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Old 10-16-2012, 01:41 AM   #1
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Default Trying to clone Coast Kolsch 32/50-input

Taking a stab at my first clone beer. Our local brewer makes a Kolsch that people like but a little on expensive side. Thought I would brew a couple of 2.5 gallon batches to find a good clone for summer.

Here is the description from Coast website

Our take on a kolsch style ale that is soft on the palate with a delicate malt flavor. Balanced with a touch of wheat and honey notes .Dry and wine like with a flowery hop finish.
(4.8% abv) Brewed Year Round.

Ingredients: Pilsner*, Vienna*, Wheat*, Carahelle* and Carapils malts, Tradition and Halletaur hops.

*Certified Organic Malt

Looking at Ray Daniels book the Vienna and Carahelle are throwing me off. They are used in Alts not a Kolsch.

If I take the average of grain for a starting point it comes out to:

Pilsner 75%
Wheat 14%
Carapils 7%
Carahelle ?
Vienna ?

The percentage only leaves me 4% to split on Carahelle and Vienna. Should I take from Pilsner malt? What do you guys suggest for percentage on grain bill.

I thinking of bittering hops to hit mid level for style with some at flame out for aroma.

Thanks for the help

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Old 10-16-2012, 02:03 AM   #2
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Short answer: take from the wheat and carapils.

"Normal" Koelsch grain bills usually have Vienna and/or Wheat and/or Munich as the main supporting grain--usually around 10-15% total. None are "necessary" to the style. Honey malt is also common as a supplemental element, but is not listed in the ingredients you cite. The Carahell is basically German light cystal (~10L), so maybe some of the sweet honey notes come from that. Carapils shouldn't be needed for head retention, due to the wheat. Maybe just for extra body--though it should be a pretty light beer. 7% seems like a lot.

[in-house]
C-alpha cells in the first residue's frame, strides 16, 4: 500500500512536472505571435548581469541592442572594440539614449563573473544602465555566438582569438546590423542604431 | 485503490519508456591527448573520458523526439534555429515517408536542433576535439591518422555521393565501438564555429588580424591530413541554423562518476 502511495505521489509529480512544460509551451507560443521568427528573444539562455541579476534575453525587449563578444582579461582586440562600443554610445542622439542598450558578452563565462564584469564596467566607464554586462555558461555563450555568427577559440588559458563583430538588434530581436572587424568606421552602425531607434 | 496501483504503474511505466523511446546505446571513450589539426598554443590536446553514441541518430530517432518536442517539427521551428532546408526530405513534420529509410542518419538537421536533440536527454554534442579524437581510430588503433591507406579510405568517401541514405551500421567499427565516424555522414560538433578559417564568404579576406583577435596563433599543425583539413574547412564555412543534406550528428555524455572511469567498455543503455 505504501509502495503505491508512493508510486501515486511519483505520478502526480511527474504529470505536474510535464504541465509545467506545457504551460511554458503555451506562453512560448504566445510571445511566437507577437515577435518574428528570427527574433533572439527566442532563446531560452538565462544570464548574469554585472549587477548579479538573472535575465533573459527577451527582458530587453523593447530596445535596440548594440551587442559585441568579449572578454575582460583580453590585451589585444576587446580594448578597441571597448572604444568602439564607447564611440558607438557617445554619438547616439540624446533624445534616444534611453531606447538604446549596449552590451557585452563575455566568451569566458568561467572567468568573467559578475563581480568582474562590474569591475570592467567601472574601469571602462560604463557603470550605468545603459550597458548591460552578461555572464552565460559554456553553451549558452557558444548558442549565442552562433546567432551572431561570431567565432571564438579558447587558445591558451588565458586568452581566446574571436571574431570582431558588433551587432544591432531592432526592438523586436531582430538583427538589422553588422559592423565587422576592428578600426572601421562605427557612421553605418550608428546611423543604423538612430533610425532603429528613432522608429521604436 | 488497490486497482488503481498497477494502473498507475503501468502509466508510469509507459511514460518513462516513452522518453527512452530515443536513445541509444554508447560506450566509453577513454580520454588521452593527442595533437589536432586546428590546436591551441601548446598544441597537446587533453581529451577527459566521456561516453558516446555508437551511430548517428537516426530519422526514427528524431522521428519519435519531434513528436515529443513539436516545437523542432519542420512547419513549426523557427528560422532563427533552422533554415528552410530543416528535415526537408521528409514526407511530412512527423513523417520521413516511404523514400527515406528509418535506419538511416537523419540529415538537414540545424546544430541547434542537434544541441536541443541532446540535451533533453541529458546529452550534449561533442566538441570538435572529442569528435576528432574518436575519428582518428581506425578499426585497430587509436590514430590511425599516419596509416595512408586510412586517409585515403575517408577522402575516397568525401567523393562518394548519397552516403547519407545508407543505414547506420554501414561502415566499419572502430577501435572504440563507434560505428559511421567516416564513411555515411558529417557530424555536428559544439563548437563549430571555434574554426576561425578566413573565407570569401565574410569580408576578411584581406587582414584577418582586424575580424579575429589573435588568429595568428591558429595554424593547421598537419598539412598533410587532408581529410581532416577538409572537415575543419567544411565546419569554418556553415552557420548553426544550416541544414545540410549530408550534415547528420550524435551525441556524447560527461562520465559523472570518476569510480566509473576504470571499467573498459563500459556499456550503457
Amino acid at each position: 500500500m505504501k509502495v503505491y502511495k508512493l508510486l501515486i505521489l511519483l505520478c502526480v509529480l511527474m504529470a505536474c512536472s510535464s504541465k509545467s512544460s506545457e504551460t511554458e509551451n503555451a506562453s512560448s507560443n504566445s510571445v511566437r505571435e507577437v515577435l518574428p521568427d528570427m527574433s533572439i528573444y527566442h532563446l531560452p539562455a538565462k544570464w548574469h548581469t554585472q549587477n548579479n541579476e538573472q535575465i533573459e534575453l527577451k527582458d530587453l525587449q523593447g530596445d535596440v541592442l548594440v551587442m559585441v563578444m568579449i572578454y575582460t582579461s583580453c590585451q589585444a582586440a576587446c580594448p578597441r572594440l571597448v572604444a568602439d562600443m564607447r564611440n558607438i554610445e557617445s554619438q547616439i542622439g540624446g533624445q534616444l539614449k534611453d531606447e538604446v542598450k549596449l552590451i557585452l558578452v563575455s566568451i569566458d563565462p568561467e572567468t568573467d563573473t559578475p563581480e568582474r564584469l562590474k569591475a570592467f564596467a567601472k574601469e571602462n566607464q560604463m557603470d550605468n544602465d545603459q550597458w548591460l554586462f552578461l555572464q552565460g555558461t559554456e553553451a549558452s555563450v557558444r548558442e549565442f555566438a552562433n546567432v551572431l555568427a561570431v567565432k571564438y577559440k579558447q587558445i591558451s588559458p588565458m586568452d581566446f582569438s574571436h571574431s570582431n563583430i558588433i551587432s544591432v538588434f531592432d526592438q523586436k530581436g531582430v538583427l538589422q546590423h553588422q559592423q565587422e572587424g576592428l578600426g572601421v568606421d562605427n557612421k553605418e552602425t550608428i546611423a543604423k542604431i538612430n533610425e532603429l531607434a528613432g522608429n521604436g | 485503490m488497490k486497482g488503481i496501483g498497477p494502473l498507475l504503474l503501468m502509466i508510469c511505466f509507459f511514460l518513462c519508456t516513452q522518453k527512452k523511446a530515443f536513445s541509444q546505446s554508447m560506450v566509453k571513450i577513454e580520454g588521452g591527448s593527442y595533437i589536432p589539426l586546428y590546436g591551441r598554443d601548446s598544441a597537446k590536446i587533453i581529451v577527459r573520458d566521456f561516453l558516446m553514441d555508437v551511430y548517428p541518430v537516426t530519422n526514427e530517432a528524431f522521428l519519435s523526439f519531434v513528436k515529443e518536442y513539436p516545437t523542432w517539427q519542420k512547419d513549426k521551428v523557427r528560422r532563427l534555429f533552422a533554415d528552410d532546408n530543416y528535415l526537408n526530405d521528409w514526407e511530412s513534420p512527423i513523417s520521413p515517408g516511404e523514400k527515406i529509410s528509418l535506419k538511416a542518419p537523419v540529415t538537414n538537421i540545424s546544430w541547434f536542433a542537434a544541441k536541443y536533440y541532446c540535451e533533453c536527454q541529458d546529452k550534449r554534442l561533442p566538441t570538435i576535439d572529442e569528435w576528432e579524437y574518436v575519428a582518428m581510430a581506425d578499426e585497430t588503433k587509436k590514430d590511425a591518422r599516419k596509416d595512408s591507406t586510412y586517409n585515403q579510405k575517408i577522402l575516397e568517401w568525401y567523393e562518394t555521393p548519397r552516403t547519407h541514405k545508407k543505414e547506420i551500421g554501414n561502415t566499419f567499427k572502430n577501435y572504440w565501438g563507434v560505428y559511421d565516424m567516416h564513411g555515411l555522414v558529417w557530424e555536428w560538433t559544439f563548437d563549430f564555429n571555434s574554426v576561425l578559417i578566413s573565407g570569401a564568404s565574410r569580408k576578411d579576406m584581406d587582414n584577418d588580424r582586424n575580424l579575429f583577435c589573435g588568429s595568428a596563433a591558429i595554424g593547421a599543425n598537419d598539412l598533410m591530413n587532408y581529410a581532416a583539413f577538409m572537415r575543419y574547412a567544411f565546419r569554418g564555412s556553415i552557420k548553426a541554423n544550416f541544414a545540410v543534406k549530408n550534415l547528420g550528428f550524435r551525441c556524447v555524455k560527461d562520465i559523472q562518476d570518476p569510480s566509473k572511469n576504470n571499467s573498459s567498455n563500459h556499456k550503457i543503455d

My last Koelsch was 81% Pilsner, 11% Vienna, 5% wheat, and 3% acidulated malt to help the mash pH. I sorta averaged a few recipes from this site. Turned out great. So with that in mind, I might go for something like

Pilsner 75%
Vienna 8%
Wheat Malt 10%
Carahell 4%
Carapils 3% (or none?)

Carahell and Vienna both contribute sweetness, so I reduced the Vienna for that reason. You don't want it to be too sweet. You can also adjust the balance between wheat and Pilsner, if you like. People go up to 30% wheat.

It will turn out great, no matter what you do, as long as your process is good. I love Koelsch!

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